Climate change and education in Turkana, Kenya
What impact does climate change have on education, especially in areas which are vulnerable to climate disasters and extreme weather events? In this report, we explore the impact of climate change on schools and learning in Turkana County, Kenya, and consider how to engage learners and schools in building resilience to climate change in the future.
Communities in Kenya’s rural areas, especially pastoralists in Arid and Semi-Arid Lands (ASALs), are amongst the most affected by climate change. ASAL areas are characterised by economic marginalisation with high poverty levels, significant gender disparities and vulnerability to climate disasters caused by extreme weather. In this study, we consider Turkana County as an example of one of the country’s ASAL areas and examine the connections between climate change and learning. We consider not only the impacts of climate change on schools, but also the ways in which school systems can become more resilient to climate change, and even act as hubs for mobilising community-wide change and learning.
Through a series of interviews and focus group discussions, we asked learners, out-of-school youth, community members, teachers and headteachers about the impacts of climate change on their lives. We found that the direct and indirect impacts of climate change on education are wide-ranging and complex, causing perceived learning loss and disruption to schooling. Indirect impacts ranged from reduced school attendance in the face of conflict due to water shortages, to crop failures resulting in hungry children struggling to concentrate at school.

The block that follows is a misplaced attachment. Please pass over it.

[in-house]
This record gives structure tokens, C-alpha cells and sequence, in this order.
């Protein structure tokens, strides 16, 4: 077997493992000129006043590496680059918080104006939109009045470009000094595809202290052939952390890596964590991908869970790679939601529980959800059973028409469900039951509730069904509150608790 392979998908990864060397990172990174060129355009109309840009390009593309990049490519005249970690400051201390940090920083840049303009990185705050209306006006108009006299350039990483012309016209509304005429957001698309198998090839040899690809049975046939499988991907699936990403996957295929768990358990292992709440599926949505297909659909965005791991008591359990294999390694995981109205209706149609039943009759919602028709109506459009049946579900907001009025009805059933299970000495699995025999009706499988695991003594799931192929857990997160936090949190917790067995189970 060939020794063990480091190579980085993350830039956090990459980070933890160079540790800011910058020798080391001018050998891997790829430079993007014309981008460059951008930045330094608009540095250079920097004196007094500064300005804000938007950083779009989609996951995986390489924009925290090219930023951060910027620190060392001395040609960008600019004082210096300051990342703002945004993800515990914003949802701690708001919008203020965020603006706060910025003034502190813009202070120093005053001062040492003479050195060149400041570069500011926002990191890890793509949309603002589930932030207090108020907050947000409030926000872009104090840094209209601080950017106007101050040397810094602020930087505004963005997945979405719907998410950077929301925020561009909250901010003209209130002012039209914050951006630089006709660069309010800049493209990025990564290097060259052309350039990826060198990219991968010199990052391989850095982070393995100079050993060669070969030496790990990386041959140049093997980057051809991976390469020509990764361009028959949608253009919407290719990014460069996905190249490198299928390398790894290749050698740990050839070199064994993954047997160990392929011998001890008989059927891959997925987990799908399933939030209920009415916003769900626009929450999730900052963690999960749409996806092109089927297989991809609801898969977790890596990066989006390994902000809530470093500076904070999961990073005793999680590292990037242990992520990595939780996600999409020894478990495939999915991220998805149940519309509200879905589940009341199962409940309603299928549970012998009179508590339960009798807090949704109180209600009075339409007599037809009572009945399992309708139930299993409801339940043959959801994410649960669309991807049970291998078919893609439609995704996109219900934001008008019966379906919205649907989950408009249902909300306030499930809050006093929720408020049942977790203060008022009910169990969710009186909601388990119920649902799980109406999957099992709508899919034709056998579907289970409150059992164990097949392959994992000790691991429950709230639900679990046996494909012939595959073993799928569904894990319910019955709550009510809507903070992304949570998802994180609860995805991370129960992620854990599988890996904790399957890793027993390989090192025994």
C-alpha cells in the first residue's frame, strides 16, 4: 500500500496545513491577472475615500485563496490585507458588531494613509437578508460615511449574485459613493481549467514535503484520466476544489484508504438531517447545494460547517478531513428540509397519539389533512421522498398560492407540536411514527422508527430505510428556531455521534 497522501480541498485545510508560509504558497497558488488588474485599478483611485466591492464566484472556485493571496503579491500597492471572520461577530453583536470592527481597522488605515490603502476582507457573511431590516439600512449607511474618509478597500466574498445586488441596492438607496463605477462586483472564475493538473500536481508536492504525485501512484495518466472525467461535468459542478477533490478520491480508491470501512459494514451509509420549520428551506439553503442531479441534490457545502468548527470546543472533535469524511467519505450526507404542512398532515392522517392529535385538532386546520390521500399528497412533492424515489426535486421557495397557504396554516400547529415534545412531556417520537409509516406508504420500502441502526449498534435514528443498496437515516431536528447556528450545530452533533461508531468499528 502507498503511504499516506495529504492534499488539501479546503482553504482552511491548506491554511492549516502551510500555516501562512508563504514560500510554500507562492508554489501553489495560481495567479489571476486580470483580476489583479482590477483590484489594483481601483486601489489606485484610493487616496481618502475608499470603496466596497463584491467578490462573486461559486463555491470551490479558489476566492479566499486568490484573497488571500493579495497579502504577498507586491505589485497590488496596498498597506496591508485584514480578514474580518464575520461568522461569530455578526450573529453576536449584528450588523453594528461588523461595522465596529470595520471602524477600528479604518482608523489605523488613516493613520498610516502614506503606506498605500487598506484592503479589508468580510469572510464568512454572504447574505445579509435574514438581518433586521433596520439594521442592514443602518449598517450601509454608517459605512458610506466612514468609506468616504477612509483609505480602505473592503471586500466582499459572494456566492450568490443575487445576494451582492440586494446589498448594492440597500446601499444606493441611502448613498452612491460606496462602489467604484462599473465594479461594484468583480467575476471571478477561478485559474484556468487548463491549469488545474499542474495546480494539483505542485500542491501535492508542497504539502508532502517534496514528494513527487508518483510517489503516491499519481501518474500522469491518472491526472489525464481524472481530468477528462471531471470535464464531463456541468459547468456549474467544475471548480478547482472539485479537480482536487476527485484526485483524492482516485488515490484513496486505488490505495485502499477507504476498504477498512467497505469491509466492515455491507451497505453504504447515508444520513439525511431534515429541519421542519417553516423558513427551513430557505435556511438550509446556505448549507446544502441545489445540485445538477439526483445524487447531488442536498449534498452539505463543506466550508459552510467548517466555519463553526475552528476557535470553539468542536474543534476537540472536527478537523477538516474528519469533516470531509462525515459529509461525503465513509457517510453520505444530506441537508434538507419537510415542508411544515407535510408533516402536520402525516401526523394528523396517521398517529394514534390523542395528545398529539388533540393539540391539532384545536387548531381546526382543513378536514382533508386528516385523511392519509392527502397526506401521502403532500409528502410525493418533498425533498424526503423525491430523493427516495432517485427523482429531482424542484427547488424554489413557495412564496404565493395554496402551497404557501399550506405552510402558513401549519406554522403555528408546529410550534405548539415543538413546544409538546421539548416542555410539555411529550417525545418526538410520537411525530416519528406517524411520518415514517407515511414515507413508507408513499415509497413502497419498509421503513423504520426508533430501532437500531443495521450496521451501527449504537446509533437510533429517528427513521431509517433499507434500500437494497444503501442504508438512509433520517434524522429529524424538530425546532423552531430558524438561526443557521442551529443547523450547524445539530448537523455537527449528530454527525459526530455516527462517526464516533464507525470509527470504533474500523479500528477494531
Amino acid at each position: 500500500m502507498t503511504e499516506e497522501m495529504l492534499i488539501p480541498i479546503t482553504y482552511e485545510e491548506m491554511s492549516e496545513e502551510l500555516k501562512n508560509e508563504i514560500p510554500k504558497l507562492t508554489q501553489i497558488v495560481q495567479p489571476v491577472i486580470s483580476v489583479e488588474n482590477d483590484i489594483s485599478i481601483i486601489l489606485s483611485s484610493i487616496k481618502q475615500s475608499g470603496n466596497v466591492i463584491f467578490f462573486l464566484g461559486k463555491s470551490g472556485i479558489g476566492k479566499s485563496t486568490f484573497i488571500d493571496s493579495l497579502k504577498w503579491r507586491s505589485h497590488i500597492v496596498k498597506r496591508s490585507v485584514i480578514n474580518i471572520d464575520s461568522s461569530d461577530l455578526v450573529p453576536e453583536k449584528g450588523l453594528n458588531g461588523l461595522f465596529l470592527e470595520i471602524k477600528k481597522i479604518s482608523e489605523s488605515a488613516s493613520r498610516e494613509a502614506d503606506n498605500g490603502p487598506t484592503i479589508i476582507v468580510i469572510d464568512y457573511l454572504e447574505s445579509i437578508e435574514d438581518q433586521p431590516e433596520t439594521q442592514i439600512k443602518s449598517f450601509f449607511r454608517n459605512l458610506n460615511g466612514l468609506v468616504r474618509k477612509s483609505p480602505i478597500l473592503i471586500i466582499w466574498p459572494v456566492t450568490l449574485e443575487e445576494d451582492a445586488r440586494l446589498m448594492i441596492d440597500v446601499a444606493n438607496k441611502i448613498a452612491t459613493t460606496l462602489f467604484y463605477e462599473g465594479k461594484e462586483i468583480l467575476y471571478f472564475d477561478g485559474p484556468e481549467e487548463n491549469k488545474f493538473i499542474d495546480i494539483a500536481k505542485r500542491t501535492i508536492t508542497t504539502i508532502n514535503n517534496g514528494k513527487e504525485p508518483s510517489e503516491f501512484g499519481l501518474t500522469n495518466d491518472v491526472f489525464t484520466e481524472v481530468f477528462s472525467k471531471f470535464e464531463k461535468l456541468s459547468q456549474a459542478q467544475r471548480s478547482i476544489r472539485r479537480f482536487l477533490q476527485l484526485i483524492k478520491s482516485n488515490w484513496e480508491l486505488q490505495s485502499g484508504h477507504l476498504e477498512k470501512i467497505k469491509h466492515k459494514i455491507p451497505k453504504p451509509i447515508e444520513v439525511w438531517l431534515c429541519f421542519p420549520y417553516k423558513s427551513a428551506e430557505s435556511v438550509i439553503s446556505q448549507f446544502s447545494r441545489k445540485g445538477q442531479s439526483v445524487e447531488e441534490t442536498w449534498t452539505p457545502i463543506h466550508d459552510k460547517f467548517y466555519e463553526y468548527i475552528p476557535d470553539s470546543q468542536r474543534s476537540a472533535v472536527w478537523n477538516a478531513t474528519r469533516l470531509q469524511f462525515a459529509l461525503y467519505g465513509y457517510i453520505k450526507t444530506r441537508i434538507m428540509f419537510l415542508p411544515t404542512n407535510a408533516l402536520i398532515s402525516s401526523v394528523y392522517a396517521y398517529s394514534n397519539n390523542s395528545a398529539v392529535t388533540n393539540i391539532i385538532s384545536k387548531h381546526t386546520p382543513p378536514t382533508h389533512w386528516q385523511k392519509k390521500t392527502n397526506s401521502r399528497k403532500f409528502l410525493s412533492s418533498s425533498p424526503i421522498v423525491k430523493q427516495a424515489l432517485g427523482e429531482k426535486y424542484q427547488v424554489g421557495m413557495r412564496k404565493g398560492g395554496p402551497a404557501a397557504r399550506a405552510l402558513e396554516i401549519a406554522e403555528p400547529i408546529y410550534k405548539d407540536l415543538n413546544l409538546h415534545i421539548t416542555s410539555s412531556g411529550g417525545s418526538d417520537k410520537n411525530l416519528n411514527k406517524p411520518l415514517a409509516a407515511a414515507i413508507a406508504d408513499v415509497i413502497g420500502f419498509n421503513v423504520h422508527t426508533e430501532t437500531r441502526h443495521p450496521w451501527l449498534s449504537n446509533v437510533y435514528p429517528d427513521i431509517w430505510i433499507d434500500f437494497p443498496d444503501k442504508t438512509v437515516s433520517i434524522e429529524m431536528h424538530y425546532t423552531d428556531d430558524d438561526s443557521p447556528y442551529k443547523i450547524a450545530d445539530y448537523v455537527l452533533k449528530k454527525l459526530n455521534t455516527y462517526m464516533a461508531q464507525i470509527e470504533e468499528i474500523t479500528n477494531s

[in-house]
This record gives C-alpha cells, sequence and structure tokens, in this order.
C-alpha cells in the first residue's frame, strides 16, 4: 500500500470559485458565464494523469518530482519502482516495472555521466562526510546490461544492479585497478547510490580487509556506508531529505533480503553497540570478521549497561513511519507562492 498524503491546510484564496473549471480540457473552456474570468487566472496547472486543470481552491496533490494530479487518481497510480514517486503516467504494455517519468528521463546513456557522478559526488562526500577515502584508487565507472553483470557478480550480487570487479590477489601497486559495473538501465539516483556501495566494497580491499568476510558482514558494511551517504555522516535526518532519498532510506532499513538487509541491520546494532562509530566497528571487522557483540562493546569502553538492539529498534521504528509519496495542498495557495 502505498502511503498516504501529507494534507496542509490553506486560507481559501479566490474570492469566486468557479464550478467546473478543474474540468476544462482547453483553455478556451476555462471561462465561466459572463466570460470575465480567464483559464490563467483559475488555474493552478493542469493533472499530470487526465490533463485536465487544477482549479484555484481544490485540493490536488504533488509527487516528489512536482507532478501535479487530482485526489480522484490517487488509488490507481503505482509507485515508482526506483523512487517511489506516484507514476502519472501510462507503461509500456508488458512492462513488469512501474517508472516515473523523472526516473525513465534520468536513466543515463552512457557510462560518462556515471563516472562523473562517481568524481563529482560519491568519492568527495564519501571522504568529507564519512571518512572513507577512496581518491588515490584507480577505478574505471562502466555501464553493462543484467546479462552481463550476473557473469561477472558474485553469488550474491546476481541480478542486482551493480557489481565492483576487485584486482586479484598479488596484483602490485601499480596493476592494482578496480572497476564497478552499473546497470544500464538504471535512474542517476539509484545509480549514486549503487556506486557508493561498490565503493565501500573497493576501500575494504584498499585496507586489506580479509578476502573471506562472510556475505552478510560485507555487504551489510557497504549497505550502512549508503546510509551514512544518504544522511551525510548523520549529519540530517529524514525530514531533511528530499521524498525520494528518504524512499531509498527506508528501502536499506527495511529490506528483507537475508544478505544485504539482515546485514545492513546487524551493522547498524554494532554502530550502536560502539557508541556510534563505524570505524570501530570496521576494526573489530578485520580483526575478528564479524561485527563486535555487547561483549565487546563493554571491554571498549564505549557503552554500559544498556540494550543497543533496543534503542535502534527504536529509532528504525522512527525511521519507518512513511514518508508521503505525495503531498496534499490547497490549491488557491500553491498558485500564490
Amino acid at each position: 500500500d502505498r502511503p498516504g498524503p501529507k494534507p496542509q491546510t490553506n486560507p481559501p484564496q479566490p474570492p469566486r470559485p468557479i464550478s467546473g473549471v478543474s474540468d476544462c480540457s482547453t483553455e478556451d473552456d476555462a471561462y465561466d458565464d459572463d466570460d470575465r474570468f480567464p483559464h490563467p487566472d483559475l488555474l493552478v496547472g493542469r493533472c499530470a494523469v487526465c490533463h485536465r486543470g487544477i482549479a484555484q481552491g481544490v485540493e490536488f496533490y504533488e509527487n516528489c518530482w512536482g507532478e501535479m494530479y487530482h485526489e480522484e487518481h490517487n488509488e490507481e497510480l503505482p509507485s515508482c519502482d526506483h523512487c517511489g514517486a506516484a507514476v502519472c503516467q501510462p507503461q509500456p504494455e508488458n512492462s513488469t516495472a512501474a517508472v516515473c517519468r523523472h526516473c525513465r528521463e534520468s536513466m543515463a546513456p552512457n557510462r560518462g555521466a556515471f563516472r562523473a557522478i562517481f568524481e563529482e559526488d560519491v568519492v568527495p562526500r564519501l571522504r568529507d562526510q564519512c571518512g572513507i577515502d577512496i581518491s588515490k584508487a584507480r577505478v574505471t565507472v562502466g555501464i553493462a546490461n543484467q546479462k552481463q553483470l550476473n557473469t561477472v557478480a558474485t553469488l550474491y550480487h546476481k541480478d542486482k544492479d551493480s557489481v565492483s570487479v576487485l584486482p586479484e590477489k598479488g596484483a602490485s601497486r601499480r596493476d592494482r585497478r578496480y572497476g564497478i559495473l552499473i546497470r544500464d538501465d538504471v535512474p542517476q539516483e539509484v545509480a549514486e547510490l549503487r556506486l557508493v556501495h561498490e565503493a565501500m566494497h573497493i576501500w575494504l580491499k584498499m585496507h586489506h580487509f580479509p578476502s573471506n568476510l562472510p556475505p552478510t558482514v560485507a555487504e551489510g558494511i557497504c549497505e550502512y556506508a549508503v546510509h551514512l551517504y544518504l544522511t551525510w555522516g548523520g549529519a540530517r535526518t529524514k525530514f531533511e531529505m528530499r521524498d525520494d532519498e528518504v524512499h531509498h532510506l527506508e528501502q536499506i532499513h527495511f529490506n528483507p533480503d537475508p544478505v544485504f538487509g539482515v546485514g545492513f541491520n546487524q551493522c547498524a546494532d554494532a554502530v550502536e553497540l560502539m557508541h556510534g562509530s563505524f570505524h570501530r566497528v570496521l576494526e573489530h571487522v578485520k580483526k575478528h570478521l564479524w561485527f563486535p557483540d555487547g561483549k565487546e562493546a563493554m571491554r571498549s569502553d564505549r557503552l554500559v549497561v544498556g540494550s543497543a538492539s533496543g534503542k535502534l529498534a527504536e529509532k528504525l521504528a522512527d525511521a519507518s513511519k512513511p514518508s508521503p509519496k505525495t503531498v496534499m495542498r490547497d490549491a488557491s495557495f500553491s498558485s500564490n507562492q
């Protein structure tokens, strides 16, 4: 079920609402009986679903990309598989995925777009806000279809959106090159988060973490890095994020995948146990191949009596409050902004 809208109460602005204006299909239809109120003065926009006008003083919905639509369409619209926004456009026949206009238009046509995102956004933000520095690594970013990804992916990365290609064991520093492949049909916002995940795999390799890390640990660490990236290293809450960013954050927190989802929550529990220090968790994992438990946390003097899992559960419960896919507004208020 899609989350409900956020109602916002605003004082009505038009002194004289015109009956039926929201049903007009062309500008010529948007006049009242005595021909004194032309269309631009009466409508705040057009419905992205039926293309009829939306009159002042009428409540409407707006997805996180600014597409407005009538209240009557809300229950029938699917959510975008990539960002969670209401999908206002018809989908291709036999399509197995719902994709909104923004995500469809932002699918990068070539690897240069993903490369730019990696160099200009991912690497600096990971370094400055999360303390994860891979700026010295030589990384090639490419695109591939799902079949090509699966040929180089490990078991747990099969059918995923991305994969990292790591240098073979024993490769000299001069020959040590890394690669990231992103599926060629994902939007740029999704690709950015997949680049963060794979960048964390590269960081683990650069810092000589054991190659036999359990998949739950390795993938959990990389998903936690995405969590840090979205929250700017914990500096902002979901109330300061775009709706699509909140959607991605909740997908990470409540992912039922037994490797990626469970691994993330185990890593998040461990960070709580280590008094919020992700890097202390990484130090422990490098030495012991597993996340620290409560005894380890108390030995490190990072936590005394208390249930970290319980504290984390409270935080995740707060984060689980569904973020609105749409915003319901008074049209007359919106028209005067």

We also sought to identify key areas for intervention. Participants’ suggestions included improving school feeding programmes and establishing boarding facilities to mitigate the impacts of climate change on school attendance and students’ ability to learn. Other adaptive actions included setting up contingency funds to ensure schools are repaired quickly in the event of damage due to climate events, and improvement of school infrastructure to minimise the likelihood of damage. Remote learning options are also considered as an important potential adaptive action to ensure learning can continue when schools are forced to close.
The report also identifies the different ways in which education for climate change can be improved, from reforming the climate change curriculum to provide a rounded picture of the causes of climate change (alongside locally relevant information), to using schools as hubs for change and learning within communities.